Life is Strange: Before the Storm, Episode One: Awake – Official Review

Life is Strange: Before the Storm is an episodic interactive story game made by Deck Nine Games and published by Square Enix. It tells the story of a younger Chloe Price, the blue haired punk rebel and main companion from the original game. In this, she tries to cope up with her personal problems after the death of her father, and her newfound relationship with the popular Rachel Amber.


One of the bigger changes of Before the Storm is in the graphics, it may not seem different at first but I did notice the disappearance of an odd pink-ish hue and more God Rays. It still has the artsy and cartoonish aesthetic of the first game. Another change is the transition from Unreal Engine to Unity, which may or may have not cause the reported performance issues, which also vary by machine and graphics settings. That said, the scrapyard scene really showcased the power of the new engine, with improved lighting and textures at their best.


Episode 1 starts off in a weird way, showing off the rougher side of Chloe by going to a somewhat unknown concert of one of her favorite bands. Things do not go as smooth as planned but she does meet with a new friend, Rachel. My gripe with the intro is how bad it manages the pace, the first 5 minutes of the intro are slow and meticulous as Chloe tries to get into the show. But in the last part of this intro, things gets faster. Chloe gets into some conflict and Rachel saves her, taking her to the concert floor to have fun. After that, the game goes back into a slow pace, only to pick up a bit later. She ends up ditching school to hang out with Rachel and things close off dramatically.

The second gripe I have with this episode is how fast the relationship between Chloe and Rachel develops, it goes from a simple “let’s know each other” to “let me tell you about my inner family drama”. I do not know if the writers made these moments just to add drama, or if the characters really have a lot of trust in each other. Speaking about writing, the dialogue is a lot more improved compared to the previous game. It does not have as many “hip” elements or slang, thus being somewhat more realistic, which is a plus in my book, hell, it even makes a joke at one of the more annoying words in the first game, the famous “hella”.


Sure, the music may be still of the indie genre, but it is a little bit rougher. It reflects on Chloe’s attitude and perspective regarding life in general at the time. There are not that many artists so far, compared to the first game. Deck Nine resorts mostly to a single composer, Daughter, to make the score, meanwhile sneaking in some licensed music every now and then. The voice acting was well-done, lip-syncing wasn’t really an issue but the change of voice actor for Chloe was obvious in some cases.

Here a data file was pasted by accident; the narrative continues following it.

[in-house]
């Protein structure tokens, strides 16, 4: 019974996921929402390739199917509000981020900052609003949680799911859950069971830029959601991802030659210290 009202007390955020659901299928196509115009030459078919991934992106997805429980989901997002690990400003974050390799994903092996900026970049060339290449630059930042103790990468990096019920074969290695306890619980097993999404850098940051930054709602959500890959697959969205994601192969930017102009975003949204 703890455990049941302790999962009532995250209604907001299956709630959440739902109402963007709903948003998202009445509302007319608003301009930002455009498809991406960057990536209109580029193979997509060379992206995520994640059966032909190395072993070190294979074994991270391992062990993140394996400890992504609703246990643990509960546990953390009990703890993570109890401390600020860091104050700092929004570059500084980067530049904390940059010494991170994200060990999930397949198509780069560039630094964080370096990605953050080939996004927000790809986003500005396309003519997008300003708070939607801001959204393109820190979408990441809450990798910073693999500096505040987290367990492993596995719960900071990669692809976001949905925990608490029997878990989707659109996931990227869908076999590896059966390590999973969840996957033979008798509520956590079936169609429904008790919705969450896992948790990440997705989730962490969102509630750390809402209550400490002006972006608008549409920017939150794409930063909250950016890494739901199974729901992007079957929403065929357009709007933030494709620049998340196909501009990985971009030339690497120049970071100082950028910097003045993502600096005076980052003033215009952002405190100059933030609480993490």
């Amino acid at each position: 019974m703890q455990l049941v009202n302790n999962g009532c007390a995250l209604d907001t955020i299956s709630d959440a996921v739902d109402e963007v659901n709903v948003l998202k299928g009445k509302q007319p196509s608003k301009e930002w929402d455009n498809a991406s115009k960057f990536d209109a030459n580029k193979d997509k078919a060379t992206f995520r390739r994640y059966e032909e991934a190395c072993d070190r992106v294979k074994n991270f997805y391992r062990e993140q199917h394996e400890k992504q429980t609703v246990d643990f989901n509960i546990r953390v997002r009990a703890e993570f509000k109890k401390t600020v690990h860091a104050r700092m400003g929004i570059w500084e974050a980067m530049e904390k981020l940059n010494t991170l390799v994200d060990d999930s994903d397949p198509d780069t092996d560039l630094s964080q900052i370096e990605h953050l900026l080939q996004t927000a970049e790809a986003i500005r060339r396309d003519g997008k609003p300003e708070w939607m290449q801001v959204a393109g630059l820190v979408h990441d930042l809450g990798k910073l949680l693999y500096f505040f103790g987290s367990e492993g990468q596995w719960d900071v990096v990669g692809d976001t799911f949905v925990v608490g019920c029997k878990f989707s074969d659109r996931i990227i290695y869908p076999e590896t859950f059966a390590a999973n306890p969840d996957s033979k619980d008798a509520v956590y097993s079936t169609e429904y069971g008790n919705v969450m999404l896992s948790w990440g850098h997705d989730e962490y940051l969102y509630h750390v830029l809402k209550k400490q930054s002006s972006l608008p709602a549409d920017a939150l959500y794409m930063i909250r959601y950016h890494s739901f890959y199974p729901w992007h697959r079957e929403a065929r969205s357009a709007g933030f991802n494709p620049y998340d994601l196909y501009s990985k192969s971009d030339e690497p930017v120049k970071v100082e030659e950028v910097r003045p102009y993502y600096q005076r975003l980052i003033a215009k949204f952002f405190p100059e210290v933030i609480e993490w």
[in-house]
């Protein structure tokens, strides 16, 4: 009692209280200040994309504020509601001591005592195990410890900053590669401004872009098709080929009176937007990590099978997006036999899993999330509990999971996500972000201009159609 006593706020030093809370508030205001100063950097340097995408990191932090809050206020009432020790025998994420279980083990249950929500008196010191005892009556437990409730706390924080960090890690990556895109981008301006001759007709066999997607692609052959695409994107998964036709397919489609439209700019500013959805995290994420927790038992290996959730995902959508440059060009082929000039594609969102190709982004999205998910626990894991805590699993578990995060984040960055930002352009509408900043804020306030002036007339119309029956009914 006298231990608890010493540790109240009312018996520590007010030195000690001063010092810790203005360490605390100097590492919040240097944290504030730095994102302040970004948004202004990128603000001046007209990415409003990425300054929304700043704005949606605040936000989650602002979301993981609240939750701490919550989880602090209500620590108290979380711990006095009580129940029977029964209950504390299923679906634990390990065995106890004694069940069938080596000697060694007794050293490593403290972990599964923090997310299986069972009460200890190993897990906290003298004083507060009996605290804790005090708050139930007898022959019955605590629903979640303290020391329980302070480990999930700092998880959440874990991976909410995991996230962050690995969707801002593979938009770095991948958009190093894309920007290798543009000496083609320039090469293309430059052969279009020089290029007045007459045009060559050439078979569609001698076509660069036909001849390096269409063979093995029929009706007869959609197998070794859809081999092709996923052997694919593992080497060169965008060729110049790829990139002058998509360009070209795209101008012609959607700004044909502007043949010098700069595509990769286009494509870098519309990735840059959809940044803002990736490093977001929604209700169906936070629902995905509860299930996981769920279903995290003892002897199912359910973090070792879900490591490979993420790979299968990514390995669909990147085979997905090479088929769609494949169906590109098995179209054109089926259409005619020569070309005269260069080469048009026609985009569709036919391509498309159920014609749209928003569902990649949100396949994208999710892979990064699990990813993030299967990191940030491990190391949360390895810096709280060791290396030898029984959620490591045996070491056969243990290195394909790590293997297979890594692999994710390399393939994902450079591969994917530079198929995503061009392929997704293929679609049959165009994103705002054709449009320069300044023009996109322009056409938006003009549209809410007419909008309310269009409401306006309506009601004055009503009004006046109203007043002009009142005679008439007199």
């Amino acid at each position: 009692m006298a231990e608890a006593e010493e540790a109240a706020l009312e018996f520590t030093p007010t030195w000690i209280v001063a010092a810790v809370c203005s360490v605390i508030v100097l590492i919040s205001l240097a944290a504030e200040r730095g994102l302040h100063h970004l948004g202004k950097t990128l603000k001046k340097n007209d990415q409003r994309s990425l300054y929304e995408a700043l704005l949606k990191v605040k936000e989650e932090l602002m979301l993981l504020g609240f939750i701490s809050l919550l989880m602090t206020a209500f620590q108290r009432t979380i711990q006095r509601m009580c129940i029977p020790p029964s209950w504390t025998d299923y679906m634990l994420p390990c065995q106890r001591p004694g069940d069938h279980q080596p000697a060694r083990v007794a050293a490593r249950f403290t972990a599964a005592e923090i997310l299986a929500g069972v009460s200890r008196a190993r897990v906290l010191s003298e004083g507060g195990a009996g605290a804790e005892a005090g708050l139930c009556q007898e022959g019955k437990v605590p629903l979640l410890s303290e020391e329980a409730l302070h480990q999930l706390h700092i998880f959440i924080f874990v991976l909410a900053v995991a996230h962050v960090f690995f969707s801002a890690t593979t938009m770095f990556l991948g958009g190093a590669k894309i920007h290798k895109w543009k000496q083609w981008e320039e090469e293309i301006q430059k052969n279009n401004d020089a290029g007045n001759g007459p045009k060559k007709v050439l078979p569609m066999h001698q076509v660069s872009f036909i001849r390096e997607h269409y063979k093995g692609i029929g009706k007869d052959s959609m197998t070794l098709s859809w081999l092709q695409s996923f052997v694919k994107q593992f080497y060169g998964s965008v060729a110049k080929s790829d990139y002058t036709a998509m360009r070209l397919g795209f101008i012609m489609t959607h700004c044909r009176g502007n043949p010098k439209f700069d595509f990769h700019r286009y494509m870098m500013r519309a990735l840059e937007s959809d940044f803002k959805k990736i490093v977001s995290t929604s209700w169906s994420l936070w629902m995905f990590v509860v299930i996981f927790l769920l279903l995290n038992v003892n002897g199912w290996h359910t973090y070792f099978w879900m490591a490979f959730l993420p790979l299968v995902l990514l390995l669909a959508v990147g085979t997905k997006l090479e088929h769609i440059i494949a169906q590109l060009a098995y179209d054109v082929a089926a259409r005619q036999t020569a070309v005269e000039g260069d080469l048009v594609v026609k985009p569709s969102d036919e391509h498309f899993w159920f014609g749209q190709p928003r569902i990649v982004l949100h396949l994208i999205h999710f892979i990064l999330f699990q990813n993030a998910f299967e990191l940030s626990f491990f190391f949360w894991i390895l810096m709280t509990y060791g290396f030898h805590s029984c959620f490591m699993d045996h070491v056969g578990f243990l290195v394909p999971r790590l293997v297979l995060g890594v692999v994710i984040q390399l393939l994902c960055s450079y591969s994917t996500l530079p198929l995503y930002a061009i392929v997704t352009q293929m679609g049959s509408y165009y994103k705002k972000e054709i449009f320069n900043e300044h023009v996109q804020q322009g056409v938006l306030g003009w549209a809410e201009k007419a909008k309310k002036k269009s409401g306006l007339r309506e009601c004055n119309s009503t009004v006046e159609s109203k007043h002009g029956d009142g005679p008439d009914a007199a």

Just like the original Life is Strange (and story-based games in particular), the mechanics are easy and somewhat intuitive. The rather interesting, yet unexplained, mechanic of time-travel from the first game, is replaced with a new mechanic called “backtalk”. It makes the player pay closer attention to what the person is saying, and then has Chloe use key words against them. The removal of the rewind mechanic also puts more emphasis on the “your choices matter” part of the game, something that I had a small issue with in the first game. Otherwise, nothing is really changed, apart from the fact that there are more “break choices” as I like to call them. They are more apparent, putting even more emphasis on “your choices matter”, and even some non “break choices” do matter. A bad side is that the rewind made Life is Strange interesting, so it’s somewhat good, and also bad, that it’s gone.

FUN 1/2

While this return to Arcadia Bay and its people was welcome, Life is Strange: Before the Storm has some adjusting regarding story and a bit on the character side. But it is good for a second replay to see what I missed in the first place, offering two distinct attitudes to Chloe in her choices, either be understanding to the people around her, or just giving everyone the middle finger, but I won’t call this “emotional”, or “fun”, or even “moving”. I would just call it “interesting”.

In conclusion, Episode 1: Awake, offers some improvement over the first game, refining what was already good and fixing some quirks, leaving me wanting for more in upcoming episodes.


WRITER NOTE: Because this is an episodic game, I will review each episode separately and then do a general review of the game once all episodes are out, scores may vary per episode. This review is solely based on episode 1, some comparisons with the first Life is Strange may be used.

September 6th, 2017 by